Pint for planning?

by Mark Kerr, partner, Newgate Engage

So the House of Lords thinks that decisions about licensing the countries pubs, clubs and restaurants and about those who sell us booze in an increasing number of retail outlets, should in the future be managed by our councils’ planning committees.

Peers think that the Councillors and council officers who pontificate and determine planning applications make better decisions and are better qualified than those of their colleagues who have been looking at licensing matters since 2005.

Our draconian booze laws – once with very limited opening hours and limited numbers of pubs – were brushed aside by the comprehensive changes in the 2003 Licensing Act which introduced the much lauded café-culture and an anticipated more responsible 24-hour drinking regime.

A key element of this policy shift was moving responsibility for administration from Justices of the Peace in the Magistrates Courts to elected Councillors in Local Authorities.

But it seems Peers found there was “shocking and damming evidence” on the workings of some local licensing committees. That said, the evidence was given by the pub industry which cannot be seen as entirely neutral.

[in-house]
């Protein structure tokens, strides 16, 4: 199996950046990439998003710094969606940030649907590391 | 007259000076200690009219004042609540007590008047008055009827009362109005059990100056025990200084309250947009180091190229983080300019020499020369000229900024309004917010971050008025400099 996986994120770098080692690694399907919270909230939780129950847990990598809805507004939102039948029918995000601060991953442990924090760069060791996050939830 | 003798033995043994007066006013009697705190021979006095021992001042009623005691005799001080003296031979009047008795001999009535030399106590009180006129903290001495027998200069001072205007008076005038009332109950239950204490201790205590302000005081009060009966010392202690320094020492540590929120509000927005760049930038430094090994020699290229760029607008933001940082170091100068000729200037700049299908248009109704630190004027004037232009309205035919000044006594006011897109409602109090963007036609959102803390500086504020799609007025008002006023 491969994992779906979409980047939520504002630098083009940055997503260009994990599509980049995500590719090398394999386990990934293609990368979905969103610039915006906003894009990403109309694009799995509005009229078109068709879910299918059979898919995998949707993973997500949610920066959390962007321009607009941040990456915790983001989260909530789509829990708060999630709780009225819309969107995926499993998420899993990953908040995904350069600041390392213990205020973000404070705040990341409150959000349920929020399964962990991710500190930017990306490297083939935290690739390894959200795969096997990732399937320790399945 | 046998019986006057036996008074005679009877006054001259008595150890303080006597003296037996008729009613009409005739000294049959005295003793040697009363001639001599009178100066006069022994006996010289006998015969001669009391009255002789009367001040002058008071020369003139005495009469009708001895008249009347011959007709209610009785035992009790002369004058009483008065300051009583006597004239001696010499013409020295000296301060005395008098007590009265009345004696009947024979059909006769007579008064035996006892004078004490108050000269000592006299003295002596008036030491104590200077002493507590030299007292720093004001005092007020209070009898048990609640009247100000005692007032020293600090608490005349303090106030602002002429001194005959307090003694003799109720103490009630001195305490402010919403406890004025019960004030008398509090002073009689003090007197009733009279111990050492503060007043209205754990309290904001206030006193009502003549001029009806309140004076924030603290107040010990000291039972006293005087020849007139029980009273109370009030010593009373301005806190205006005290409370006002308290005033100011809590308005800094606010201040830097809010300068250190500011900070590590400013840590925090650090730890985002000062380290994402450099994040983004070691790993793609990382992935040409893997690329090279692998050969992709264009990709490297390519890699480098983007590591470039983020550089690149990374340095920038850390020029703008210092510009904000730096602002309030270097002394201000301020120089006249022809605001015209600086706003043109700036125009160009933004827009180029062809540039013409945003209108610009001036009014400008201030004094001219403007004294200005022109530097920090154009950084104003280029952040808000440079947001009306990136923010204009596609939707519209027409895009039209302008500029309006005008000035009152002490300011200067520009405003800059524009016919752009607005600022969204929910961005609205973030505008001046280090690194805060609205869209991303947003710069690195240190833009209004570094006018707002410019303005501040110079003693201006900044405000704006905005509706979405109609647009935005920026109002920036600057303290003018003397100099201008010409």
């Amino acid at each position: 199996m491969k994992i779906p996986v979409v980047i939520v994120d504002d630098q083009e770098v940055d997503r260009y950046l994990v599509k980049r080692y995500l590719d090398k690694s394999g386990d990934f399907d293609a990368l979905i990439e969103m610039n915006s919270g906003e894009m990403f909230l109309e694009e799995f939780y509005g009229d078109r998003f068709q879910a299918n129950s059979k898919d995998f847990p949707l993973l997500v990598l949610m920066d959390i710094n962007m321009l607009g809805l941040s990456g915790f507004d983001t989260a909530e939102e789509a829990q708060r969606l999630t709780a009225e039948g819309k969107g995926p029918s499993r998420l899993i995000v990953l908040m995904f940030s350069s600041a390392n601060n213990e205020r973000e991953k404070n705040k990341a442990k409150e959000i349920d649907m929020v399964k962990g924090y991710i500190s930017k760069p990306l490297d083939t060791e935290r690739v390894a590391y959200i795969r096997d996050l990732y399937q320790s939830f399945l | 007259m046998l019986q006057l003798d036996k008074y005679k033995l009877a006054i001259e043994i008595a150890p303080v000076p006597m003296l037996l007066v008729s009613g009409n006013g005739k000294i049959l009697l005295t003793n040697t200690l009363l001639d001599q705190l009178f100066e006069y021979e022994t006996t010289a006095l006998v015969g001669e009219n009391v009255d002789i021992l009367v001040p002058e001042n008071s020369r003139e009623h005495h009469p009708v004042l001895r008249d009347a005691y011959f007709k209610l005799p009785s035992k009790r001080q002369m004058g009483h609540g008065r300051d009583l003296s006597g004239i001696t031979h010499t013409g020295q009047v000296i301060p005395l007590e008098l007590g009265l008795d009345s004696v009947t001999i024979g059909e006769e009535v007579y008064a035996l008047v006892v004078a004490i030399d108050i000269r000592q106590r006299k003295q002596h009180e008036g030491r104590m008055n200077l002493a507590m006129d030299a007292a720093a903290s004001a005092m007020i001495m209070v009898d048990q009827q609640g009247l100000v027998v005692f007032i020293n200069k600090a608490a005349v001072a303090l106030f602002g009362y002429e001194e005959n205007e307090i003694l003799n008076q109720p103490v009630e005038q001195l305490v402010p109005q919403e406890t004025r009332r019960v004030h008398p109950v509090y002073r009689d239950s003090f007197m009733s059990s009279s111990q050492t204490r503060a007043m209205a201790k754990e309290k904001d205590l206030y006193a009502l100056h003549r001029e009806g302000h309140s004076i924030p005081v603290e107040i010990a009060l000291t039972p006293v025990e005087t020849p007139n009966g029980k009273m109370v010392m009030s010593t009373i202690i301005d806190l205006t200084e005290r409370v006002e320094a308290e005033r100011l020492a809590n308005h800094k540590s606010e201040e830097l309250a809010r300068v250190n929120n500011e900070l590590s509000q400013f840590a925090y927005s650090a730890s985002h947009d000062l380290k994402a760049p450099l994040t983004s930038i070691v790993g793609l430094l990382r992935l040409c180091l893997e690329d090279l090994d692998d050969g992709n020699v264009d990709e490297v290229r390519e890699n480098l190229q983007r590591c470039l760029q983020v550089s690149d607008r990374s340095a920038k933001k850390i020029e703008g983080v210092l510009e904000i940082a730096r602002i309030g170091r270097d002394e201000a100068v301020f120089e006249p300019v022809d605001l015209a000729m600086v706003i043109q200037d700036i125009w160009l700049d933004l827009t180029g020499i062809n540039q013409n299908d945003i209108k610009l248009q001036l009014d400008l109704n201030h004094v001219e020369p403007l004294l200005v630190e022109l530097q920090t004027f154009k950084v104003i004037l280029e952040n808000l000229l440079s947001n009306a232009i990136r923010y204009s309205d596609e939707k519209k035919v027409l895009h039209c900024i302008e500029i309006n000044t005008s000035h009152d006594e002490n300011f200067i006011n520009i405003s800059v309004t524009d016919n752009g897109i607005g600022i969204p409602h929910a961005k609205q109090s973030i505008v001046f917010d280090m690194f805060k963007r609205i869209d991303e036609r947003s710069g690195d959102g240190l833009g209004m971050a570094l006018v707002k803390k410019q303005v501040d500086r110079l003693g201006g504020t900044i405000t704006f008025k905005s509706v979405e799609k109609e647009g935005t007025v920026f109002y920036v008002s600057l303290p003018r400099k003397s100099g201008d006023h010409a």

I wonder how your average planning applicant would view the way his or her application was handled by council planning officers and the august politicians adjudicating on the planning committee? I very much doubt they would view it as perfect in every (or any?) way.

And amongst other things the Government’s recent Housing White Paper highlighted the inadequate funding of councils’ planning departments and the need to increase fees to improve the service. In a seemingly unholy alliance even the development industry seems prepared to pay more to get substantially quicker and presumably better decisions on their planning applications.

It’s odd because as a “bricks” rather than “clicks” industry, leisure and hospitality businesses have large property estates and must have been exposed to the planning regime.

Assuming that is the case, things must be very bad if not horrendous in council licensing committees for them to want to voluntarily to jump out of the local council licensing frying pan into the fire that is local council planning.

A stiff drink will be required by all concerned.

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